Interaction of Roots with Soil Bacteria

Plants release up to 40% of their assimilates into the rhizosphere in order to attract and to “feed” a bacterial community which in turn protects roots from pathogenic microorganisms and helps to acquire nutrients (Berendsen et al., 2012).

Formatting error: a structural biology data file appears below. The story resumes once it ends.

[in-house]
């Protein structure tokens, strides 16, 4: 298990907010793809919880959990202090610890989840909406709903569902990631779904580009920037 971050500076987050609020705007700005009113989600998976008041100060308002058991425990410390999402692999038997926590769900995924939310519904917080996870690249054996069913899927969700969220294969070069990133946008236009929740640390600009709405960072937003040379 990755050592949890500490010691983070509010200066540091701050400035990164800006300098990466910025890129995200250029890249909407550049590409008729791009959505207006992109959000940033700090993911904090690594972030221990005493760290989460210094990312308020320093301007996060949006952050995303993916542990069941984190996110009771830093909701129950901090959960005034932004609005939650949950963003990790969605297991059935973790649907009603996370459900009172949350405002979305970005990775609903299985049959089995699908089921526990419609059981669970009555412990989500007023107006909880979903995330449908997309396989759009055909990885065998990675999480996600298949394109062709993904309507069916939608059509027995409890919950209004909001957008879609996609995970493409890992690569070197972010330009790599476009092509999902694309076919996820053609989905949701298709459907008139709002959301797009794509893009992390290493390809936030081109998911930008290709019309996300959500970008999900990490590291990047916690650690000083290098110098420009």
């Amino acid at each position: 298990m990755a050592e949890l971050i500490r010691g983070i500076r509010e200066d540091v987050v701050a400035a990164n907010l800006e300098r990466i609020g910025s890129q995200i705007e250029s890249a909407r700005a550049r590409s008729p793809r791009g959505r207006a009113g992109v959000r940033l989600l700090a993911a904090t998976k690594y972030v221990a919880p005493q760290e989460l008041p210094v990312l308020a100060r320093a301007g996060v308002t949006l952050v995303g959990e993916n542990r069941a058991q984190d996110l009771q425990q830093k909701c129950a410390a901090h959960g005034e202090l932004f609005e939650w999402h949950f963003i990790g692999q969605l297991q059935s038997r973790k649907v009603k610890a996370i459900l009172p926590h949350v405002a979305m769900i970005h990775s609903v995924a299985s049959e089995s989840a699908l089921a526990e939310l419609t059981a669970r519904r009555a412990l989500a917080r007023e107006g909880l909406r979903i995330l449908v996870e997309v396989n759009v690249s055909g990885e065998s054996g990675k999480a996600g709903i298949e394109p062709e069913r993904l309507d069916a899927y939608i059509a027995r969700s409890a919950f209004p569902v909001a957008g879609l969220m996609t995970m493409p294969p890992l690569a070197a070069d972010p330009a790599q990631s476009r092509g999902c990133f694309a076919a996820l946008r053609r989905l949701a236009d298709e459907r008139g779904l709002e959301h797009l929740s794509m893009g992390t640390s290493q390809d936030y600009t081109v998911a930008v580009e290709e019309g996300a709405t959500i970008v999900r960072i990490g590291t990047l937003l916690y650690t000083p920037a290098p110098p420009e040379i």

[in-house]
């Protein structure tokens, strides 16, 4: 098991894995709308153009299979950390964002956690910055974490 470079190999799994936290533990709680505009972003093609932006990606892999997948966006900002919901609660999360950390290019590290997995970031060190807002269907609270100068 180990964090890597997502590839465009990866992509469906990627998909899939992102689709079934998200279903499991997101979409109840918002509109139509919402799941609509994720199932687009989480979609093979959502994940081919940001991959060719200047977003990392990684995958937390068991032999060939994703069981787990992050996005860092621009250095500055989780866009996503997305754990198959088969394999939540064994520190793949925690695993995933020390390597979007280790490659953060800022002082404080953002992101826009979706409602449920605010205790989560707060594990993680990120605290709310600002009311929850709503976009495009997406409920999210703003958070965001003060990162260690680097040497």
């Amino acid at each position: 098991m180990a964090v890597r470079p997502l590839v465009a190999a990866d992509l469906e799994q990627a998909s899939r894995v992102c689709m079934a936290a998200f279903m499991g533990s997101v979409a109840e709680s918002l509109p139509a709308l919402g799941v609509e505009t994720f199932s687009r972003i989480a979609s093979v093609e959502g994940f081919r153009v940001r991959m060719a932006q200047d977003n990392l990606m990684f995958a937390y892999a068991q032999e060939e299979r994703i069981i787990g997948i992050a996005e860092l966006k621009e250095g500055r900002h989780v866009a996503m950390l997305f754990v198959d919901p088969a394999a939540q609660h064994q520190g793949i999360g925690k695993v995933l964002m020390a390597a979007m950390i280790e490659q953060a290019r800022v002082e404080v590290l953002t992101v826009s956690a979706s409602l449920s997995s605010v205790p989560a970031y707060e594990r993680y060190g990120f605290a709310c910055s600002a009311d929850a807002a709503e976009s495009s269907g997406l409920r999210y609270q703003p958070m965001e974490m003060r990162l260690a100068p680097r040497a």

Plants recognize bacteria by conserved structures (PAMPs) like e.g. parts of the flagellum, which are important for their survival. The recognition event leads to the activation of an antimicrobial defense program. In collaboration with the Stülke lab we will investigate whether beneficial root-associated soil bacteria suppress plant immunity or whether they have developed mechanisms to cope with the antibacterial weapons of the plant root.